Follow the Mississippi River some hundred miles northwest of St. Louis and you'll arrive at the at city of Hannibal, a place eternally linked to one name - Mark Twain. Although his family moved frequently during his childhood, the boy that would eventually become a literary figure spent 13 years in Hannibal. Today, their names go together like a pen and paper. It was in this small city of white-washed fences, river cruising steamboats and mysterious cave labyrinths that Samuel Clemens was inspired to pen his great American classics as the author Mark Twain. Today, literary-fans and travellers alike seek out the Hannibal sites that influenced such famous tales and beloved characters.
Mark Twain Boyhood Home and Museum
It was during Twain's youthful years in Hannibal that he mastered his craft. It was his childhood experiences in the community that he would later infuse into his writing, and his old clapboard house that would be woven into some of the most famous stories in American literature. Twain's boyhood home has since been transformed into part-museum and part-shrine to his life and works. Visitors can catch a candid glimpse into the author's humble beginnings. Although Twain's Boyhood Home is the shining star of the museum, the property actually encompasses eight different buildings. Two of them, the Interpretive Centre and the Museum Gallery, are interactive museums while the other six are of actual historical significance. Visitors can visit the former homes of the people who inspired characters such as Huck Finn and Becky Thatcher, as well as see the stone immortalization of Tom Sawyer and Huck Finn. Spread among the properties are a number of Twain artifacts and exhibits, ranging from original editions of his books to the writer's desk and chair where he wrote them. There is also a collection of fifteen original Norman Rockwell paintings on display that were illustrated in 1935 for commemorative editions of Tom Sawyer and Huckleberry Finn.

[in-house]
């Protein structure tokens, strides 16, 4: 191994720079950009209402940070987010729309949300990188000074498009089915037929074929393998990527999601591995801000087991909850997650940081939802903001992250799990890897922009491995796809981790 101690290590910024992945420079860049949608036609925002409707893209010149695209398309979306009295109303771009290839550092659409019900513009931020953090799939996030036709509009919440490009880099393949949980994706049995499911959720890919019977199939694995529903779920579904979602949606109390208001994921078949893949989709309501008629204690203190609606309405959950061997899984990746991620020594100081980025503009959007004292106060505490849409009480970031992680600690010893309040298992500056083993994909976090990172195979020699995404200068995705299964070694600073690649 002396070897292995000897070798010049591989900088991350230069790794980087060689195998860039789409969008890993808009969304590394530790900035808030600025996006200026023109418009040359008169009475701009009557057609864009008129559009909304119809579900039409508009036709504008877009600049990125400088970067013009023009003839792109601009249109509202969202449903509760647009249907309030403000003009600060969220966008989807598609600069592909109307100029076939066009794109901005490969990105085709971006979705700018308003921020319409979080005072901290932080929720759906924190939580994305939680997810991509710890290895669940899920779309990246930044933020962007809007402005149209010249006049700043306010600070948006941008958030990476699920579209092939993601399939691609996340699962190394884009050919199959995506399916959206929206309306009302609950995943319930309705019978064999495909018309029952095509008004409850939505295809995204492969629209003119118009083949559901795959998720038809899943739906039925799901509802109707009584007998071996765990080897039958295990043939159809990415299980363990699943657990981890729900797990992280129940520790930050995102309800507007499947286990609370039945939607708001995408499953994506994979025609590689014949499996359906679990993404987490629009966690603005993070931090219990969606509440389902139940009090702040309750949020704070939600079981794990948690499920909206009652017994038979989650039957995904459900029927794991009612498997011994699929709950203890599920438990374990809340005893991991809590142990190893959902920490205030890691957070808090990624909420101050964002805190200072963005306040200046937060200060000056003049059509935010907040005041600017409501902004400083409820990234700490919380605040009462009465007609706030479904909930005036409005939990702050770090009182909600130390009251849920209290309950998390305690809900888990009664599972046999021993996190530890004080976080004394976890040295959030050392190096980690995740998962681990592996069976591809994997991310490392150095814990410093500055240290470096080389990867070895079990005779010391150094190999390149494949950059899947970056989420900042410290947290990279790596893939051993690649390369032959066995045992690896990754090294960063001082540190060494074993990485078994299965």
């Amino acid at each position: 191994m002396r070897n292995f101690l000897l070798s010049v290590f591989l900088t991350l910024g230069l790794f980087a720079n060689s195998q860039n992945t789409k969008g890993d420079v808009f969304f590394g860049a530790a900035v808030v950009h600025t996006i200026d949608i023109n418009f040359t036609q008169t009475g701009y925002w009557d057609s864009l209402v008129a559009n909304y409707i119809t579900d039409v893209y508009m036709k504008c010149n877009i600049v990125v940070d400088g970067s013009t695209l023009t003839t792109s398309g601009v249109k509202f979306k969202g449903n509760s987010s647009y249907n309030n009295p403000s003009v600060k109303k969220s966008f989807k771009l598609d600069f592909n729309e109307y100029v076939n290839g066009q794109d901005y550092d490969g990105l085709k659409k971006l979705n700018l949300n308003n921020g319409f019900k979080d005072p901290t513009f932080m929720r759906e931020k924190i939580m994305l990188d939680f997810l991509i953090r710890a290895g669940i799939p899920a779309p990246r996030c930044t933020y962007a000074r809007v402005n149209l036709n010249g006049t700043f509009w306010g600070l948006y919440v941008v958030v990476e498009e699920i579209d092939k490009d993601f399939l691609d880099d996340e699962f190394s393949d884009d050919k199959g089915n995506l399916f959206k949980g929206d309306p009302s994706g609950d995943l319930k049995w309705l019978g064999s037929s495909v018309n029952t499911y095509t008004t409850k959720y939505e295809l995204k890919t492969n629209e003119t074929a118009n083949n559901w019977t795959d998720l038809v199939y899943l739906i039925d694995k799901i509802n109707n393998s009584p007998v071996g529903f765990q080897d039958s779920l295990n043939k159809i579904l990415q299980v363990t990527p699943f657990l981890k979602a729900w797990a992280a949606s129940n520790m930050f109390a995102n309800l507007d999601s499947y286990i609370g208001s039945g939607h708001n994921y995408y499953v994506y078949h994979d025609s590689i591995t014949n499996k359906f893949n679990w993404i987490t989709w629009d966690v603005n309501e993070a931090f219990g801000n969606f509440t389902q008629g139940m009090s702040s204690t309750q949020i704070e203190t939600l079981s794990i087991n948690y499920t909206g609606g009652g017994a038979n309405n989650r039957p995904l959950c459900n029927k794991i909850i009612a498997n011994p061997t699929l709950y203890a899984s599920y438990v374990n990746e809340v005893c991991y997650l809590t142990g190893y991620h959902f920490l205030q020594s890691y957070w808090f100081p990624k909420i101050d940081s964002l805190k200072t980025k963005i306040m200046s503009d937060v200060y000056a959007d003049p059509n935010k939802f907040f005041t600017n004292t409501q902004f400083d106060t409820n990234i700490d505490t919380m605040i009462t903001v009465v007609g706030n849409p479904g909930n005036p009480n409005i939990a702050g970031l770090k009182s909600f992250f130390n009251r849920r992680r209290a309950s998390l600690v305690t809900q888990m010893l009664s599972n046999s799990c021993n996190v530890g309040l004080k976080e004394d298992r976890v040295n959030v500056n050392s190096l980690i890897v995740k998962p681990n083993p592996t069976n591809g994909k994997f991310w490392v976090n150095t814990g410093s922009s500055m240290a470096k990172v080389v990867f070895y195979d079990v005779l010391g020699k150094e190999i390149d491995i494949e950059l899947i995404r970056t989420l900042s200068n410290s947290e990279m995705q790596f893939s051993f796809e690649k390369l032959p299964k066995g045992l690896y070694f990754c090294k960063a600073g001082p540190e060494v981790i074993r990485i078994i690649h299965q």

Mark Twain Cave Complex
Cave exploration in and of itself is an exciting activity, but the Mark Twain Cave Complex outside of Hannibal is a thrilling opportunity to see what fictional characters Tom Sawyer, Becky Thatcher and Injun Joe experienced. At the complex, which also serves as Hannibal's favourite campground, visitors will find a wealth of activities. The main attraction is the hour-long historic tour through the Mark Twain cave system that highlights several areas that were detailed in his novels. The slightly longer Lantern Tour takes visitors into the adjoining Cameron Cave that, like the name suggests, is conducted in a more primitive form via lantern lighting. Outside of the cave complex, visitors can also enjoy live daily performances of Mark Twain's life and writing. Or try your hand at sluicing for gemstones. Offering something for everyone in the family, the Mark Twain Cave Complex is much more fun than the average campground.
Mark Twain's Mississippi Riverboat
Hannibal Convention & Visitors Bureau
As a boy, Mark Twain was infatuated with the Mississippi River and the riverboats that navigated its waters. The boats were synonymous with the spectacles they brought with them: circuses, magicians and gamblers. While Twain took pleasure in the spectacles, he was also deeply fascinated by the ships themselves. Although a rarity on the river today, Hannibal has one of its very own riverboats and visitors will delight in stepping aboard. What's more, it's on the cruise that one can really begin to imagine the bygone era in which Twain's stories were born. On the Mark Twain Riverboat, visitors to Hannibal can enjoy a one hour sightseeing cruise with commentary provided on the sights, history and legends of the Mississippi River and Hannibal area. An evening dinner cruise is an alternative tour option that includes entertainment and dancing. Of course, as one of the few river boats plying the waters of the Mississippi, space is limited and fills up quickly. Be sure to make a reservation in advance.
The Town of Hannibal
In his autobiography, Twain wrote, "In the small town of Hannibal, Missouri, when I was a boy, everybody was poor but didn't know it; and everybody was comfortable and did know it."
Times have changed since Twain's Hannibal, though it is very much an iconic hard-working, blue collar Midwestern town where visitors can expect warm hospitality and friendly faces. Those who want a taste of the town's original aesthetic should head to the historic Downtown district where sturdy multi-floor brick shops sit side by side on the main thoroughfare. Duck in and out of eclectic antique shops, cellars and art galleries. Sip coffee or tea in a cafe, sit back and simply take it all in. Despite the fact that they no longer house the butcher, the baker and the candlestick-maker of days past, visitors will enjoy them all the same.